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Shell struggles to keep lavish divis gushing

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Danny Fortson: October 16, 2016

Something, at some point, has to give at Shell.

Chief executive Ben van Beurden made an epic bet last year when he agreed to pay £35bn to take over rival BG. The deal, struck in the midst of an oil and natural gas price downturn, was predicated on a recovery that has yet to materialise.

The longer the price slump goes on, the greater the strain on Shell’s balance sheet. And the harder it will be to make good on van Beurden’s pledge to sell $30bn (£24.6bn) of assets by 2018 to offset the cost of BG.

The stock has roared back this year and closed on Friday at £20.84, up one-third from January, when crude dipped below $35 a barrel. Brent ended the week at about $52, which explains most of Shell’s recovery.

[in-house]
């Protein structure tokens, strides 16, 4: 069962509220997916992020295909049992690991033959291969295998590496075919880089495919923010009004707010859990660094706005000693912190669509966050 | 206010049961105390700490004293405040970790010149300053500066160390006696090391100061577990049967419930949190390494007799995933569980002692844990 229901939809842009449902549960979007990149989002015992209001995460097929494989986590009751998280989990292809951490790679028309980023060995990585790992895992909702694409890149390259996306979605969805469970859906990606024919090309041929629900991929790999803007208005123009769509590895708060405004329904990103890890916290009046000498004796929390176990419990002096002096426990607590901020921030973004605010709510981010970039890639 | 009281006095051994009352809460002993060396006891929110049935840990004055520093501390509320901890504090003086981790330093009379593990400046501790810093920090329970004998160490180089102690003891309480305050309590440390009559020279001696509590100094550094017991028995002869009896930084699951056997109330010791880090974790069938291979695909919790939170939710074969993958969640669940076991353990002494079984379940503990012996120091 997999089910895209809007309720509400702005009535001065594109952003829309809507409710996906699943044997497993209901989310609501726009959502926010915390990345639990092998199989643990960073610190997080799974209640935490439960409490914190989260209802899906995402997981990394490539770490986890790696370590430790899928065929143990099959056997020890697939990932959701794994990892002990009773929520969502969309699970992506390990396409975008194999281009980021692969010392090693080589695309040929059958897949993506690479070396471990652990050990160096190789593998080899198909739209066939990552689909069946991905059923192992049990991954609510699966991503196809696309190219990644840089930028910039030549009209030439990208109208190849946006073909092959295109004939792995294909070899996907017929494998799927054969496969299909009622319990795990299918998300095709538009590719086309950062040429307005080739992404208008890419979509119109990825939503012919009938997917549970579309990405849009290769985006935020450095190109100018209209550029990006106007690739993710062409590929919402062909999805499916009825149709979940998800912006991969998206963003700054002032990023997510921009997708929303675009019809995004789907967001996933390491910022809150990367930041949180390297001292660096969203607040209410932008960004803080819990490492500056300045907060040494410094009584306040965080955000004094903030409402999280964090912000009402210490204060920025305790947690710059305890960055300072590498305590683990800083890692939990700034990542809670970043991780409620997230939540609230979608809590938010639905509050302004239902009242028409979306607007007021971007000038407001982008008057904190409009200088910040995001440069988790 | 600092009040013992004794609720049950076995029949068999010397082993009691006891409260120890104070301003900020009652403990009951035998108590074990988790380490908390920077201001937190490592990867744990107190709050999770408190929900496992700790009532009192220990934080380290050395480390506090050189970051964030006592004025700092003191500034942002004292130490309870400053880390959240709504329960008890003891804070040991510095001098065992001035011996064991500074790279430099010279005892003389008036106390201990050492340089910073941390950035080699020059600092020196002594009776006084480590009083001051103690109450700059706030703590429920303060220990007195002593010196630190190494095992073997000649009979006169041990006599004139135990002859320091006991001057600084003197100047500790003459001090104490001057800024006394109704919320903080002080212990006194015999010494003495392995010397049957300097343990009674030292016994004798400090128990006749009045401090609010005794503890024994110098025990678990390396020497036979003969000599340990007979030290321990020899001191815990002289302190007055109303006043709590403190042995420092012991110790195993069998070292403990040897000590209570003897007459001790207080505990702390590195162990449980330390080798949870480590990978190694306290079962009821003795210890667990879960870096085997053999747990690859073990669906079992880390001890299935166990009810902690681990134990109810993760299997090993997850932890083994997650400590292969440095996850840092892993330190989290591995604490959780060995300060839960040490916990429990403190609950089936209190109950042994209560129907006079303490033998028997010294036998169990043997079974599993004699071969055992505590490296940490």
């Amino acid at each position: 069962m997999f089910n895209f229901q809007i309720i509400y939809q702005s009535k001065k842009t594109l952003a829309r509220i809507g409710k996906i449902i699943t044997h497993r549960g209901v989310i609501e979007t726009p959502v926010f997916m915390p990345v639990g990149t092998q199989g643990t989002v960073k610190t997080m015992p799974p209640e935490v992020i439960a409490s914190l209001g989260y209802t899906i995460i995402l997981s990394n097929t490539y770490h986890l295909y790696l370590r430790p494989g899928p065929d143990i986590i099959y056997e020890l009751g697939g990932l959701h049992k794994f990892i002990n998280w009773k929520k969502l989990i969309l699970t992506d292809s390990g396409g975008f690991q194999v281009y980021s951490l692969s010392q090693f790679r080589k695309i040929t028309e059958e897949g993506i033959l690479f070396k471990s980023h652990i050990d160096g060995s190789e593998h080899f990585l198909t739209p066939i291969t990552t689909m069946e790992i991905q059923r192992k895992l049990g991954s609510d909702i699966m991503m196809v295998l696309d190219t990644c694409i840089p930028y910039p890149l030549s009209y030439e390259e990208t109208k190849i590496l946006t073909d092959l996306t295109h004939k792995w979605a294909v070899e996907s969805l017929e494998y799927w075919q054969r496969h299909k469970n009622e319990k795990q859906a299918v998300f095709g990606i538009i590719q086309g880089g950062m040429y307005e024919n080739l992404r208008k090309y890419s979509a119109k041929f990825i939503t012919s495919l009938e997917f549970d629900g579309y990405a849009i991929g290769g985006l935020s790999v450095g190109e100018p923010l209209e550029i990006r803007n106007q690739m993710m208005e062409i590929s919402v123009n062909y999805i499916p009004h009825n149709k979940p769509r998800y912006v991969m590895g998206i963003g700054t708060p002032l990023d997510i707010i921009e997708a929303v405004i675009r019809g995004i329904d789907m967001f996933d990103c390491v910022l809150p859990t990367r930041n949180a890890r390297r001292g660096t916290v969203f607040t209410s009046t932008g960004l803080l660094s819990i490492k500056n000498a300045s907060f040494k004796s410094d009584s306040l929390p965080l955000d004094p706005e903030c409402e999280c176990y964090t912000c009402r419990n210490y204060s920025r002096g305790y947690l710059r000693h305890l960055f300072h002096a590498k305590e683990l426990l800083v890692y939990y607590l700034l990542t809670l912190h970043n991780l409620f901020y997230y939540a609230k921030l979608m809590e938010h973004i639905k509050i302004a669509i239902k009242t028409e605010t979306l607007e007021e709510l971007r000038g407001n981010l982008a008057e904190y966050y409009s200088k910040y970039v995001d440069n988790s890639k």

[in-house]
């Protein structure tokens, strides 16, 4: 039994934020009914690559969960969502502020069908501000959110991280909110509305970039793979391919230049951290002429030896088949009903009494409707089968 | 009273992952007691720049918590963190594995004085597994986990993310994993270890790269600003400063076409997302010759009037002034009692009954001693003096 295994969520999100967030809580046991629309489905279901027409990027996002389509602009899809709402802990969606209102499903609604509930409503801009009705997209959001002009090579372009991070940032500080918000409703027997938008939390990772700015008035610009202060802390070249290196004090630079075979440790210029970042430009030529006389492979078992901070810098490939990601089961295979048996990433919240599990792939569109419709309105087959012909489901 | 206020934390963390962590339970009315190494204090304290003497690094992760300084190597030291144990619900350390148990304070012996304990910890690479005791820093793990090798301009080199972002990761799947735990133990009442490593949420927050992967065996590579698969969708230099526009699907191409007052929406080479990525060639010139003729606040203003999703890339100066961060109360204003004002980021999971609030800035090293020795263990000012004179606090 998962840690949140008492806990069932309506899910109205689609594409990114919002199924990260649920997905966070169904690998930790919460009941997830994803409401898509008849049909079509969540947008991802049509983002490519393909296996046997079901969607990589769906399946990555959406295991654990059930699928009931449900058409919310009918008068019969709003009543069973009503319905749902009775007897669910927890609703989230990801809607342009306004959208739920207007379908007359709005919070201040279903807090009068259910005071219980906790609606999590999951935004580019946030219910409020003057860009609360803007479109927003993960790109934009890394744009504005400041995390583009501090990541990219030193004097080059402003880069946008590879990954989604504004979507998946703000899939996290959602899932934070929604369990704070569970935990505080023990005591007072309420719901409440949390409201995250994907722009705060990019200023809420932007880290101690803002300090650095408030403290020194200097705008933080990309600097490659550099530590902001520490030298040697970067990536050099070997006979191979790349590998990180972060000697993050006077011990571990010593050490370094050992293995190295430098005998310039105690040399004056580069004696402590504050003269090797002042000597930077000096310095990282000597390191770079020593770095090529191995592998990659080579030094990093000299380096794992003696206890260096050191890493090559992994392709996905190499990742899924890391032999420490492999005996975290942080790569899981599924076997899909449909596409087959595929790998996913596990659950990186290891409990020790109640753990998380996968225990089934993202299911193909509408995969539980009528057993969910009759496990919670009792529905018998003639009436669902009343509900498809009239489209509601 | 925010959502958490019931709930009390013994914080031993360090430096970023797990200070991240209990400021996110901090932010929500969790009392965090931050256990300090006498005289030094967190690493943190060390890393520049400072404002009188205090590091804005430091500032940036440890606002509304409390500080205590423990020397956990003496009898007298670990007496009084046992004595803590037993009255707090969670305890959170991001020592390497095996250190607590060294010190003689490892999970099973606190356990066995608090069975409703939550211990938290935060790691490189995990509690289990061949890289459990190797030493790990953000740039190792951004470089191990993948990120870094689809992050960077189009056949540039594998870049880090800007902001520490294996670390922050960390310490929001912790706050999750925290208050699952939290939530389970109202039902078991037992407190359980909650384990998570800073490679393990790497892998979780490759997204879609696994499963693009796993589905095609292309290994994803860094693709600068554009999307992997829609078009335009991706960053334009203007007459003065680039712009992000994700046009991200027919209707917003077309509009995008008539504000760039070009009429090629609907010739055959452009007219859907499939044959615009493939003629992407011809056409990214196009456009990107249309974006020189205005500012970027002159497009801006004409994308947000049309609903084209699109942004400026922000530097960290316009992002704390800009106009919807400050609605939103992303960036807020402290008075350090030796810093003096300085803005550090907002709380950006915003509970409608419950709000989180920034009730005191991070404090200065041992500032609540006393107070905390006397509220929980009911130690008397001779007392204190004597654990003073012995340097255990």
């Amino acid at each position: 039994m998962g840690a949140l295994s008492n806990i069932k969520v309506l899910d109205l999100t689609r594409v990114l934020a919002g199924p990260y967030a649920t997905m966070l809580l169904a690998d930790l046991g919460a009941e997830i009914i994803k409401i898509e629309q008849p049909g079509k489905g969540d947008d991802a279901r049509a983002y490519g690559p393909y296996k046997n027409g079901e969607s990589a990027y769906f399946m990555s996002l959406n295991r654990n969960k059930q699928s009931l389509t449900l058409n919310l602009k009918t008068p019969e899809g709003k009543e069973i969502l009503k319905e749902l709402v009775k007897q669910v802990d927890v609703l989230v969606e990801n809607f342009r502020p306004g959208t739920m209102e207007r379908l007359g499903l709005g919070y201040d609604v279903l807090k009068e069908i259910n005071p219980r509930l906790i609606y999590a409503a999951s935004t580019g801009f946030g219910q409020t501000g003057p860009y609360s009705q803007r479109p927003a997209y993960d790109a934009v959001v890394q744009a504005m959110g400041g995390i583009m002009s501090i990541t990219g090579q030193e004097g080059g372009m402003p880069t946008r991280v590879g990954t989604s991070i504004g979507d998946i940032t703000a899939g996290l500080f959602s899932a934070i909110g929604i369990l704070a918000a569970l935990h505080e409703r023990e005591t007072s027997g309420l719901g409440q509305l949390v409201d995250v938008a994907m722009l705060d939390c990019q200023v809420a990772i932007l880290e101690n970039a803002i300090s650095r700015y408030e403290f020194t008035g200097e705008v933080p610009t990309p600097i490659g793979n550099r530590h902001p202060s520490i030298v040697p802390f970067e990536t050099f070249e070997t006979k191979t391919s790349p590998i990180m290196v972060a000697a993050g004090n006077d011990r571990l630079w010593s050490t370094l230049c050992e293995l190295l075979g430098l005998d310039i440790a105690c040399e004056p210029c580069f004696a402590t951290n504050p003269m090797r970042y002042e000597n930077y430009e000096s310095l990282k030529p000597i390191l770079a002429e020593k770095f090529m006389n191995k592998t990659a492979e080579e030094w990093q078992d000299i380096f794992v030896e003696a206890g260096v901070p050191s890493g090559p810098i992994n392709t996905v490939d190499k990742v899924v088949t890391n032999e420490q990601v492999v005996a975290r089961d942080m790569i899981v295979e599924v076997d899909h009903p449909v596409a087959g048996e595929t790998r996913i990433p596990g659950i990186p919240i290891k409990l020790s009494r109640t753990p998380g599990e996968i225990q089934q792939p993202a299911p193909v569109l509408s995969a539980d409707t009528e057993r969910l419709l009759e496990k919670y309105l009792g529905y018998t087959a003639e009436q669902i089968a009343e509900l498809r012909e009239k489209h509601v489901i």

But trouble is brewing.

Shell is the world’s biggest dividend payer, showering shareholders with $15bn a year, for a yield of more than 6%. It can’t afford it.

Cash flow covers only about half of what it needs to fund the dividend plus operational and exploration spending.

The FTSE lOO giant is borrowing billions to keep investors sweet while it waits for an oil price bounce and new projects to bring relief. Yet the big ones will not come on stream until 2018.

Which brings us back to van Beurden’s great car boot sale. Final bids went in last week for a handful of North Sea assets, but their estimated $2bn price tag gets Shell only so far. Ditto similar sales in Ireland, the Philippines and Gabon, all in the sub-$Ibn price range.

One idea doing the rounds is Shell getting rid of its entire Canadian business, which includes big tar-sands operations. That would make a difference, bringing in at least $10bn.

Van Beurden has said repeatedly the divestment programme will be value­ rather than time-driven, yet Shell is short of time.

The oil price is stuck despite Saudi Arabia’s recent pledge to cut output. Swallowing BG made Shell the biggest player in natural gas, which is mired in an even more intractable rut.

Buy Shell for the divi, but it may not last.

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